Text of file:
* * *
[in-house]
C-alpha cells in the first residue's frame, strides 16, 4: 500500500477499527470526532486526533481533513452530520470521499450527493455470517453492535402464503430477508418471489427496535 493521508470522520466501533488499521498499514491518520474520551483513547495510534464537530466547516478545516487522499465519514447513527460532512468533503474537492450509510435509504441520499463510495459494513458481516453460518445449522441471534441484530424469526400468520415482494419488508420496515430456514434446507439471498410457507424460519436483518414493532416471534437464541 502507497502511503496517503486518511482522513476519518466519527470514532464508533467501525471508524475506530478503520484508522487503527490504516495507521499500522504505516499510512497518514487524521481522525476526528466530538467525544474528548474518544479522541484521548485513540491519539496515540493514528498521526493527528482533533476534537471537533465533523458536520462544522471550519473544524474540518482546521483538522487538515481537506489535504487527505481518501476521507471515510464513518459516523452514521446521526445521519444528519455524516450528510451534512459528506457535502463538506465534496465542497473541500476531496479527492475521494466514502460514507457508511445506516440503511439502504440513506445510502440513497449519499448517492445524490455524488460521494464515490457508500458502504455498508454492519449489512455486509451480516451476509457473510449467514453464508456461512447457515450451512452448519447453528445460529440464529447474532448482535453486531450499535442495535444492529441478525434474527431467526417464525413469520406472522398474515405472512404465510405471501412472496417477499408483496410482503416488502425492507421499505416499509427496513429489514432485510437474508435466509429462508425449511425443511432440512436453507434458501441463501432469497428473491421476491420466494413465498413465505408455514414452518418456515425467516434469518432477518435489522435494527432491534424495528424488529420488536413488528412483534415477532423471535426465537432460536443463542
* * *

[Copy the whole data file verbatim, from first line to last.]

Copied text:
[in-house]
C-alpha cells in the first residue's frame, strides 16, 4: 500500500477499527470526532486526533481533513452530520470521499450527493455470517453492535402464503430477508418471489427496535 493521508470522520466501533488499521498499514491518520474520551483513547495510534464537530466547516478545516487522499465519514447513527460532512468533503474537492450509510435509504441520499463510495459494513458481516453460518445449522441471534441484530424469526400468520415482494419488508420496515430456514434446507439471498410457507424460519436483518414493532416471534437464541 502507497502511503496517503486518511482522513476519518466519527470514532464508533467501525471508524475506530478503520484508522487503527490504516495507521499500522504505516499510512497518514487524521481522525476526528466530538467525544474528548474518544479522541484521548485513540491519539496515540493514528498521526493527528482533533476534537471537533465533523458536520462544522471550519473544524474540518482546521483538522487538515481537506489535504487527505481518501476521507471515510464513518459516523452514521446521526445521519444528519455524516450528510451534512459528506457535502463538506465534496465542497473541500476531496479527492475521494466514502460514507457508511445506516440503511439502504440513506445510502440513497449519499448517492445524490455524488460521494464515490457508500458502504455498508454492519449489512455486509451480516451476509457473510449467514453464508456461512447457515450451512452448519447453528445460529440464529447474532448482535453486531450499535442495535444492529441478525434474527431467526417464525413469520406472522398474515405472512404465510405471501412472496417477499408483496410482503416488502425492507421499505416499509427496513429489514432485510437474508435466509429462508425449511425443511432440512436453507434458501441463501432469497428473491421476491420466494413465498413465505408455514414452518418456515425467516434469518432477518435489522435494527432491534424495528424488529420488536413488528412483534415477532423471535426465537432460536443463542